Harley Davidson V-Rod Forum banner

1 - 7 of 7 Posts

·
Registered
Joined
·
12 Posts
Discussion Starter #1
Hello all. I am new to the forum. Picked up my V-Rod a few weeks ago and have dropped it twice when turning right from a complete stop. Has anyone else had this problem? It may be the rake of the bike, but now I'm a bit gun shy!
 

·
SNAFU
Joined
·
13,094 Posts
It's the rake of the front that's getting you. I dropped my BMW pulling away making a right turn when I realized I was still in 2nd. When I pulled in the clutch to drop a gear the bike just fell over, almost in slow motion. Strained a muscle in my leg trying to hold up a 600 lb bike :(

The best advice I can give you is to always keep power to the rear wheel. Feather the clutch and keep the revs up. If you let the clutch fully engage and let off the throttle the bike will lay down. Practice making U turns in a parking lot reducing your radius on each turn while making sure you keep power to the rear wheel. Don't increase your speed, go as slow as you feel comfortable. You'll eventually get the feel for the way the power actually holds the bike up.

I watched a show where an ex-motorcycle cop was showing how he can lay the bike down onto the floorboards in a tight U turn and as long as he keeps power to the rear wheel the bike will not fall. It was impressive to say the least.

Oh, I almost forgot, with the rake on our bikes you actually have to steer it like a bicycle at slow speed, don't counter steer like you do in corners (don't exaggerate the steering just don't counter steer the bike). It's not the way you were taught but it works
 

·
Riding the good life
Joined
·
4,908 Posts
Ouch....sorry to hear that you've dropped your bike at low speeds in turns. The first time I rode the V-Rod, it instantly brought back memories of my 54 chopped panhead. It was a lot more radical than the V-Rod, as the old pan had a 12" over front end, with a 38 degree rake, and I was running a 21" front wheel on it.

One way I found out how to cope with the chopped panheads long wheel base and frame and front end charecteristics was to find an empty parking lot to practice low speed manuveurs.

And to add to this, I thought I'd be smart and start on the grass figuring the earth would be a softer landing than blacktop. Well, the ability of the motor would cause excessive wheel spin, and the bikes rear end would walk out on me if I'd hit the throttle just a tad too hard. Bottom line is, if you are going to practice low spped manueveurs, forget the soft grassy areas, as it is easier to drop the bike on those surfaces.

back to the blacktop, find a parking lot, and work the bike to get it moving, and then lay off the throttle once rolling. Do this in a straight line first to understand at what point you'll have to add throttle to keep the bike moving, or stop the bike by pulling the clutch in and out and applying a small amount of brake pressure.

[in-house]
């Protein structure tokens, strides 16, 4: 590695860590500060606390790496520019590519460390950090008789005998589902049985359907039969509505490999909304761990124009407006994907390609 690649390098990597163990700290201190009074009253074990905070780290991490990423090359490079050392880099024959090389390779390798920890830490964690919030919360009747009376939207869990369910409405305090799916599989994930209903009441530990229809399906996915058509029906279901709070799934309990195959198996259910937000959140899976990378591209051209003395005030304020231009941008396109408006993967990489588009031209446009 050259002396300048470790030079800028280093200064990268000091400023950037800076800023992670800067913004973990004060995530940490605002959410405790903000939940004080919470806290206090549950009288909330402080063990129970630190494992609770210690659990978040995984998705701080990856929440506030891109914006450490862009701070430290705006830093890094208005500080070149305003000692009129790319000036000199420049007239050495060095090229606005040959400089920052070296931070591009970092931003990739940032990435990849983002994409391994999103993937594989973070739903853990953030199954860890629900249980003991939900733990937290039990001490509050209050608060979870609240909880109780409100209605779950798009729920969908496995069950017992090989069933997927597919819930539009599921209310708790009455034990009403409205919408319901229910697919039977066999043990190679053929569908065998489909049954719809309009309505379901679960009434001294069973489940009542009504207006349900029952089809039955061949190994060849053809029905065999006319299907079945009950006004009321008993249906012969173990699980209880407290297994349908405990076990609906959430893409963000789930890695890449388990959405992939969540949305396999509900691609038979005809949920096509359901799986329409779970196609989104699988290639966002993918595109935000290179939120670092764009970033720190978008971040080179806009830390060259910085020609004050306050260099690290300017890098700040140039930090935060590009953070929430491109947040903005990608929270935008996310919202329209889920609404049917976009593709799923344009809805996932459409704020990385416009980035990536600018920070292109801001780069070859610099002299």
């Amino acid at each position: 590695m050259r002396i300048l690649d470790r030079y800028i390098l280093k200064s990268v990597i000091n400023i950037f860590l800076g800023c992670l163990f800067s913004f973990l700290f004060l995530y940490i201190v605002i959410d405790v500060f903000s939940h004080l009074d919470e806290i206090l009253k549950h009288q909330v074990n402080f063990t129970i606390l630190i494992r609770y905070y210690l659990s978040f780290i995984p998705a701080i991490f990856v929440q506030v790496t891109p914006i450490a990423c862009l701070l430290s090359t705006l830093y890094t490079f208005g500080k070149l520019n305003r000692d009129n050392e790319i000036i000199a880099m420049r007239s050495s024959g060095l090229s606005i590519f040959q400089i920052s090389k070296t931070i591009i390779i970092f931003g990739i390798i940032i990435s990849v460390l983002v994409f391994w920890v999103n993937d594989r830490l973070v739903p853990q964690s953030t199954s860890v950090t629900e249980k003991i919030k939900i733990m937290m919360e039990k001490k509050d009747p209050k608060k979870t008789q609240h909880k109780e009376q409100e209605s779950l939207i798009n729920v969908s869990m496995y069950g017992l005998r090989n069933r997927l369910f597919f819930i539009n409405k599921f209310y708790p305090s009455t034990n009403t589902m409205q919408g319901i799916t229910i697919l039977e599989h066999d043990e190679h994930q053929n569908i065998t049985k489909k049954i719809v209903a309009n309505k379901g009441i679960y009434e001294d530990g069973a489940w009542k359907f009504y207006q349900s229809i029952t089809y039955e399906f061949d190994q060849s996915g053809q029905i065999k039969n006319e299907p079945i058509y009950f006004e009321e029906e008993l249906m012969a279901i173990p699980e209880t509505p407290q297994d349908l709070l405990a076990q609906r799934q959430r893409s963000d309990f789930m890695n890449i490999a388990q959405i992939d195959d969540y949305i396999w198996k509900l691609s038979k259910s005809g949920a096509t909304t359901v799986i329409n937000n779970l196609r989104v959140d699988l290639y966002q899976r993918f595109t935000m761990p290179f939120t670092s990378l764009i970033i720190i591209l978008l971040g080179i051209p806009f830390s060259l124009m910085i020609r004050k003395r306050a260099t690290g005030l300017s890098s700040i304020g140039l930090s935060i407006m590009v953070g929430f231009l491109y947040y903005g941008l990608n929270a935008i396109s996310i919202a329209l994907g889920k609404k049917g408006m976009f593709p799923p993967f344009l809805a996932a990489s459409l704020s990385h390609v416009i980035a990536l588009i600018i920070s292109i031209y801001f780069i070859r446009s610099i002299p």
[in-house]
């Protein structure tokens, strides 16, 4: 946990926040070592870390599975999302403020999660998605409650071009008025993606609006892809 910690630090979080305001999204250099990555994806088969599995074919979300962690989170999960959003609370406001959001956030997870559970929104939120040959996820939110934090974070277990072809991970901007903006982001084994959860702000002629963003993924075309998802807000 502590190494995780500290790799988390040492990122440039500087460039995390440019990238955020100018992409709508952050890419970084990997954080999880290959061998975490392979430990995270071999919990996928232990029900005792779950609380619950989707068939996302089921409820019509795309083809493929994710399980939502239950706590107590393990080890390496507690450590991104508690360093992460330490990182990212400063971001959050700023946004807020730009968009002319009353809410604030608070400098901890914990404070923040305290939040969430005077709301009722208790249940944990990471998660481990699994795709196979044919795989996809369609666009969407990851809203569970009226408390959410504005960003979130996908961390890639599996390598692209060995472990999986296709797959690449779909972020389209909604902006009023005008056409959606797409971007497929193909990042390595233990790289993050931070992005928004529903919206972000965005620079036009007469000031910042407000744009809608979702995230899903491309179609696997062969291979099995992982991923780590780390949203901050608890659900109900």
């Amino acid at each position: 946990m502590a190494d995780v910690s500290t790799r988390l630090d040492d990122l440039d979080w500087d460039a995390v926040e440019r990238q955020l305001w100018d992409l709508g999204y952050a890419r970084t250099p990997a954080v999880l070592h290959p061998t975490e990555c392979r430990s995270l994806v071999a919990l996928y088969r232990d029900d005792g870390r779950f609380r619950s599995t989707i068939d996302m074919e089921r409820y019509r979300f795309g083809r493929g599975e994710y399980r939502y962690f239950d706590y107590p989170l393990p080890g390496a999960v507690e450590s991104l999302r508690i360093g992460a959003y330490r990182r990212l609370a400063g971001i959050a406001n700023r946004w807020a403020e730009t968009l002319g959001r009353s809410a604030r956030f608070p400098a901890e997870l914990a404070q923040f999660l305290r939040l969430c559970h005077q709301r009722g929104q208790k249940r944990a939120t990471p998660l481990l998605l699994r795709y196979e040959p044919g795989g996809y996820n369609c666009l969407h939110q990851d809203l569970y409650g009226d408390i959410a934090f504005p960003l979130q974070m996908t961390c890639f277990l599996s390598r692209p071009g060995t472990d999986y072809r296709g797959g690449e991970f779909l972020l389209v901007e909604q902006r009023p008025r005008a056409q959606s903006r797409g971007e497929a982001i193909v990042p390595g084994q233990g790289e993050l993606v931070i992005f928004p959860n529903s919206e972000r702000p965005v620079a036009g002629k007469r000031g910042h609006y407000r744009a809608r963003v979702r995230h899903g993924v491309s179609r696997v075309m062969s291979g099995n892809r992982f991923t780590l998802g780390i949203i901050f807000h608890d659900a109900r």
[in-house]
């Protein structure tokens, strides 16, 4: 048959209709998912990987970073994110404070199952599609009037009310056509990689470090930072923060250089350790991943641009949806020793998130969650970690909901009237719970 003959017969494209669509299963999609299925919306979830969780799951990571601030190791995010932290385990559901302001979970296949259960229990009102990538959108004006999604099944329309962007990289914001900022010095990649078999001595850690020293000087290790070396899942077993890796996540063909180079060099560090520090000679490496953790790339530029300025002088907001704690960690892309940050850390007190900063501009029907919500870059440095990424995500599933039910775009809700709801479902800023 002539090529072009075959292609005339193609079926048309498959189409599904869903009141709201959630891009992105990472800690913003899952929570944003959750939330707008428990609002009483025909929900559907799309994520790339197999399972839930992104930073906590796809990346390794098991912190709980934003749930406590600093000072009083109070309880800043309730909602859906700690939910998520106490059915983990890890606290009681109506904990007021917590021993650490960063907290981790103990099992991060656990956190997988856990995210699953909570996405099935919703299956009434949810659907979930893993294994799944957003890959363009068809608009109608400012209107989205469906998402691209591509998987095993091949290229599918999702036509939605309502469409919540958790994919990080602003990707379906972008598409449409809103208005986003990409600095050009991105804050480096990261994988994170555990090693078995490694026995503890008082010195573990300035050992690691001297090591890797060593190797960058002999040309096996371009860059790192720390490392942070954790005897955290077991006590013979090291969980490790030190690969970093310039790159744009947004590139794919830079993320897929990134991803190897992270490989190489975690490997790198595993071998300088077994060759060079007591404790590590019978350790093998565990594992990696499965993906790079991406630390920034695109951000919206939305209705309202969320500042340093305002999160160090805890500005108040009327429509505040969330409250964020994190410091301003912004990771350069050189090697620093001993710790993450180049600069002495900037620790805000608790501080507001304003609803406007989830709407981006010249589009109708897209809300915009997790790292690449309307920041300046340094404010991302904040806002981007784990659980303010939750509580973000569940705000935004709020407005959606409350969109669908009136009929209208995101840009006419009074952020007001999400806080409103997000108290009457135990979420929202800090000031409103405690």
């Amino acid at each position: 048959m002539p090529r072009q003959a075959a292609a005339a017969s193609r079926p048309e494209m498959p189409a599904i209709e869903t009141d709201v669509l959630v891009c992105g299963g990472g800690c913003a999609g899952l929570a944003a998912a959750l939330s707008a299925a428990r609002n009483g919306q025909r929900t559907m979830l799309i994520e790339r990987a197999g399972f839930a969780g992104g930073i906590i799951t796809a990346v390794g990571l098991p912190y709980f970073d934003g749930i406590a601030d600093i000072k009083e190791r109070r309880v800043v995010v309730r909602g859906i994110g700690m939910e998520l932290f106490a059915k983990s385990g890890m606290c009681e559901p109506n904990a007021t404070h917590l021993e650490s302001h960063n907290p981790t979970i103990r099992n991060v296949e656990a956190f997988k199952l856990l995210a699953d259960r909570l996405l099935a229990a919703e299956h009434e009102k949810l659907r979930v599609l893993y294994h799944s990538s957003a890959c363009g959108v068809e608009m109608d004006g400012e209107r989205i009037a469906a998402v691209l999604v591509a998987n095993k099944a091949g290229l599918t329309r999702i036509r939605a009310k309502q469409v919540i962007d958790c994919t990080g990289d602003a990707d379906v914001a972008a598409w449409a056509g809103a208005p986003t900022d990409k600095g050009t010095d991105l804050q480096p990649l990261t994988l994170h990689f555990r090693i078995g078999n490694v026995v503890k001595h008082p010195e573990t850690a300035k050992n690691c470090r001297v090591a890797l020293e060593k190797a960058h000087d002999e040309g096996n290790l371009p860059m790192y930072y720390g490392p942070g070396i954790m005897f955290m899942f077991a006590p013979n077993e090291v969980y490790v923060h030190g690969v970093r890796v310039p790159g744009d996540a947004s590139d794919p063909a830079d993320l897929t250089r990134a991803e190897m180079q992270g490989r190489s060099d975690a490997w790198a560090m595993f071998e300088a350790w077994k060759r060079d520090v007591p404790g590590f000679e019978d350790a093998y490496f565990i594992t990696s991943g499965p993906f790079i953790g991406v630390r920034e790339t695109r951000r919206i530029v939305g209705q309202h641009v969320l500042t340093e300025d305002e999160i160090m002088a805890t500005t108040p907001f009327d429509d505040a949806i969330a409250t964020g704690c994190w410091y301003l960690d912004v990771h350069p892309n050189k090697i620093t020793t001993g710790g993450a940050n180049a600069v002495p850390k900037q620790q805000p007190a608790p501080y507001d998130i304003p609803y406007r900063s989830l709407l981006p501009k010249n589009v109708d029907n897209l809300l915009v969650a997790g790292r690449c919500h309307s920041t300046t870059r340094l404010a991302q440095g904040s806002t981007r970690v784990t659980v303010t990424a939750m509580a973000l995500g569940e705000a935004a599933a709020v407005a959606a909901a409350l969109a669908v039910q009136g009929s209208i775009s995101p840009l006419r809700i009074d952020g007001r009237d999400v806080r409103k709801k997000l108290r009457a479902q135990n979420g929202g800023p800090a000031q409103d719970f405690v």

Then work the bike in low speed turns to the right to get over the experience of what occured to get comfortale with how the bike acts. Then do the same to the left.

Working with the V-Rod where there is a no pressure situation such as an open parking lot will provide you with a good learning situation, so when high pressure situations occur, instinct will take over and deliver you through the challenge unscathed.
 

·
Tired of the crap
Joined
·
2,819 Posts
gnrharleygirl said:
Picked up my V-Rod a few weeks ago and have dropped it twice when turning right from a complete stop.
Rich and MJW are right about this. But let me elaborate on the problem, and add to their solution.

The problem with right hand turns is twofold. Firstly, they are much tighter radius than left hand turns (where we cross the other lane of traffic); and secondly most highways are crowned in the middle, sloping down towards the curb or shoulder. This means that right hand turns you are trying to do (at least) three things at once. You need to 1) keep the bike upright against the slope of the pavement 2) get the bike moving from stopped and 3) initiate a tight turn in the opposite direction. All the time watching for traffic, pedestrians, etc. Tricky, huh?

The first thing you need to do is master the art of always bringing the bike to a stop so that it is supported by only your left foot. The best way to do this is by giving a very slight turn of the handlebars to the right just as the bike stops. This does two things - it causes the bike to lean slightly to the left. And it sets your wheel pointed slightly to the right. This will come in handy later.